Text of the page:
A second wave of Japanese bombers peered into view and quickly closed the distance with the Lexington. Only two aviators were in a position to counter the offensive: one was Butch, the other was Lieutenant Marion “Duff” Dufilho. They test-fired their four .50-caliber Browning machine guns, but only Butch’s bullets zipped through the clouds. The decision to act while completely alone against eight bombers wasn’t a decision at all.
Duff refused to leave his wingman despite his guns being rendered useless, and he trailed behind Butch as they climbed to an aerial advantage. Butch then dove while honing in his sights on a Betty bomber in a V-formation preparing to drop its payload. He fired in short, disciplined bursts, the bullets ripping through the fuselage and engine of one plane as he pivoted to strafe another. Thick, black smoke filled the enemy pilot’s cockpit, forcing them to fall out of line.
Butch made another pass, his aim swiftly on target, disabling two more. Each shift of the stick was calculated, his rotors hummed and wings roared through the wind, diving and rising as his bullets hit their mark. On his third pass, Butch dispatched two bombers with such precision that he shot one of the engines completely out of the plane.
Running low on ammunition — but high on adrenaline — Butch made his final pass to save his helpless shipmates. By the time he returned to the Lexington, he had expended all 1,800 rounds of ammunition, five bombers were in pieces in the ocean, a sixth was damaged, and two of the original 17 escaped, all in just four minutes. Butch’s heroic airmanship stands as one of the greatest feats by a lone pilot in the history of aerial combat.
“It was just careful timing. You don’t have time to consider the odds against you,” Butch said during a June 9, 1942, interview with the Washington Times-Herald, as reprinted in “Fateful Rendezvous: The Life of Butch O’Hare.” “You are too busy weighing all the factors, time, speed, holding your fire till the right moment, shooting sparingly. You don’t feel you are throwing bullets to keep alive. You just want to keep shooting.”
Butch added that his defensive tactics were as important if not the most critical during the battle. “You’ve got to keep moving,” he said. “When you’re sitting (and you do have to sit to fire) you’ve got to get your shots off and then move again. The longer you sit the better chance you’ve got to get hit.”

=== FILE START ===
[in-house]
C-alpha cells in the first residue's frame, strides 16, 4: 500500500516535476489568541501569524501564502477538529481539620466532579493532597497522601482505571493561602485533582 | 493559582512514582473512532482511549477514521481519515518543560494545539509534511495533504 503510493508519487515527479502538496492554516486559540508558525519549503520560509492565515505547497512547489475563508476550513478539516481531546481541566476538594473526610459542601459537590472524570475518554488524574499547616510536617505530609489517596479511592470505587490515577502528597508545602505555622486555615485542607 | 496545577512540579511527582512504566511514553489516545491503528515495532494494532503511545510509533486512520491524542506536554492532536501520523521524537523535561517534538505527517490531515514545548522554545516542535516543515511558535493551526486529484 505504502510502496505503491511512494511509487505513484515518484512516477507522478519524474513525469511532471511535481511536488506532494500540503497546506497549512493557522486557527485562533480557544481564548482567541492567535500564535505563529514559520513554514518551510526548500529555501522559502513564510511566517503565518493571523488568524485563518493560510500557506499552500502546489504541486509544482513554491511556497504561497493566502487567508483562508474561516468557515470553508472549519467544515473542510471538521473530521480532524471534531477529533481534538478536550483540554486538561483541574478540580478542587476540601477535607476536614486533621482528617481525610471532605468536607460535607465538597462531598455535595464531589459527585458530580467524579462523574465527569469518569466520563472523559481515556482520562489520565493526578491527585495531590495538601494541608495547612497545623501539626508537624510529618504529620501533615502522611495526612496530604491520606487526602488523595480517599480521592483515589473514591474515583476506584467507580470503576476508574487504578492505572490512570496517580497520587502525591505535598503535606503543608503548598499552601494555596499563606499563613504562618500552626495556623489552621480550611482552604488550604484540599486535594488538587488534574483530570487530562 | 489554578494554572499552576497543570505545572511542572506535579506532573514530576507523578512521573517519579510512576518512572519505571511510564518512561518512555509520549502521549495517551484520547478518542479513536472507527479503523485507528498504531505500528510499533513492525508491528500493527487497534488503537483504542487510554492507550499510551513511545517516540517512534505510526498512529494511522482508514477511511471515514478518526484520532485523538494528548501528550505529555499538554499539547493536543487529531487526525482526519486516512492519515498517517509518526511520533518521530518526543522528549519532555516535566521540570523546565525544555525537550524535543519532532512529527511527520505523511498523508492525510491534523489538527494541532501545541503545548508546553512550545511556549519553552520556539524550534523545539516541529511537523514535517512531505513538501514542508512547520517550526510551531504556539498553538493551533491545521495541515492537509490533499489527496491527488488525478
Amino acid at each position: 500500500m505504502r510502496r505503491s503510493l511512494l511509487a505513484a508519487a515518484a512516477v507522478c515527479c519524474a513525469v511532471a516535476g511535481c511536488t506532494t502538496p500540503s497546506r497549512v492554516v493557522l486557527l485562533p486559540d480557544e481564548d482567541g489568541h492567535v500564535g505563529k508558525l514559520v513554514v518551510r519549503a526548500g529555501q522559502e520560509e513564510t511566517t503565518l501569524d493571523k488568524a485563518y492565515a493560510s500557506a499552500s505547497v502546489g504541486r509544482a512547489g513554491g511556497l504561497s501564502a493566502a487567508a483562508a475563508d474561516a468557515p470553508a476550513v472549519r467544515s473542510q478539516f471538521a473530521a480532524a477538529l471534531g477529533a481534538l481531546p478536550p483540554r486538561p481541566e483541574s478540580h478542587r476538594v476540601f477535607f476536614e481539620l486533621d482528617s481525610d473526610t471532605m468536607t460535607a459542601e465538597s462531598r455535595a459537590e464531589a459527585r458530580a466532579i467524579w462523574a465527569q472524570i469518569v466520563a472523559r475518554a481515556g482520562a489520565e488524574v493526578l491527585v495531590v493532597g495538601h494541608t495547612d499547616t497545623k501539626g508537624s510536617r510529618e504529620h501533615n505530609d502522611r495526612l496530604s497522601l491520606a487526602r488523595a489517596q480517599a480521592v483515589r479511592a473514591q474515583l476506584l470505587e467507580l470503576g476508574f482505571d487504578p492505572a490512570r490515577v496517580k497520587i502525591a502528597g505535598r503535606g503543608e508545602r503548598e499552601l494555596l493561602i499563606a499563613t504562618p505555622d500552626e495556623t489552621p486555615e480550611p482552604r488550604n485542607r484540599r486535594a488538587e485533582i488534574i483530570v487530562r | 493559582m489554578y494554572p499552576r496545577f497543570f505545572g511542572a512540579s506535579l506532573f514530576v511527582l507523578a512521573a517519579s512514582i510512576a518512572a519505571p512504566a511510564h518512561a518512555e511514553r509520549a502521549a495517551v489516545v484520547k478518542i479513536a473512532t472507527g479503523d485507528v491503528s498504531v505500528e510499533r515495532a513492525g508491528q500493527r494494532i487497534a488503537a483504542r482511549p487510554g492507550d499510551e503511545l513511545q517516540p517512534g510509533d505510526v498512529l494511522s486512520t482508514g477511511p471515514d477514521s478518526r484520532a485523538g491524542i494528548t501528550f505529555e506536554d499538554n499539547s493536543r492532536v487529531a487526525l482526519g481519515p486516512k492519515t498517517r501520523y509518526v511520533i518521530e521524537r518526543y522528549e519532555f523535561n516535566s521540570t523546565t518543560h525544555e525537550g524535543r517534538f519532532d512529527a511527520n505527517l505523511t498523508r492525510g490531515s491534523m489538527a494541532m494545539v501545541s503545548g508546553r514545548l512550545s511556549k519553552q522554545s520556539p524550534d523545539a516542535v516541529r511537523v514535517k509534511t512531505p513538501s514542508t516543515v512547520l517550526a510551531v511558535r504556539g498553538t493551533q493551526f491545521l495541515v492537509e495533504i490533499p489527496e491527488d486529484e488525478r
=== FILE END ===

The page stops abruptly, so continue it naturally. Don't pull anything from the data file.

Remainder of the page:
All six enemy torpedos dropped by the bombers had missed, leaving the Lady Lex unscathed in battle. She went on to play an integral role in the Battle of the Coral Sea off the coast of Australia two months later, which was the world’s first carrier-versus-carrier clash. During the battle, Lady Lex suffered catastrophic damage and infamously became the first carrier sunk in wartime.
Butch O’Hare returned home with the prestige of being the Navy’s first combat ace of World War II and shortly thereafter received the military’s highest award for valor, the Medal of Honor. As he shook President Franklin Roosevelt’s hand during the ceremony, his wife, Rita, wrapped the medal around his neck. Butch didn’t bask in the spotlight for long — he returned to training commands and was assigned as a commander to the USS Enterprise.
His combat record officially notes two Distinguished Flying Crosses. The first was awarded for actions on Aug. 31, 1943, when he wiped out 80 percent of the Japanese installations on Marcus Island. His second was for actions that occurred on Oct. 5, 1943, south of Wake Island, when he personally downed one enemy aircraft before following a fleeing pilot back to his base and, evading anti-aircraft shells, damaging three more. However, his last flight, for which he was awarded the Navy Cross, may be the most speculated.
Butch pioneered a nighttime unit that he called the “Black Panthers.” On Nov. 26, 1943, Butch and his wingmen filled the black night knowing this mission, like all missions, was risky. After they got word of approaching Japanese planes, Butch and his teammates volunteered for the mission over Tarawa in the Gilbert Islands. They engaged the largest group headed in their direction, and Butch disfigured two Japanese fighters. In the chaos and fog of war, that was the last time he was seen.
Conjectures and hearsay suggest that he may have been hit by friendly fire during the melee, but historians believe a gunner from a nearby Japanese bomber got a lucky shot and splashed him into the ocean. Although a search and rescue effort was made, he was never found.
Despite the frequency with which his name is uttered by travelers around the world, Butch O’Hare’s story is not well-known. He was an unlikely hero who became one of the finest aviators in U.S. military history. Butch’s decision to return to war after receiving the nation’s highest honor emphasized his patriotism and humility, even until his final flight.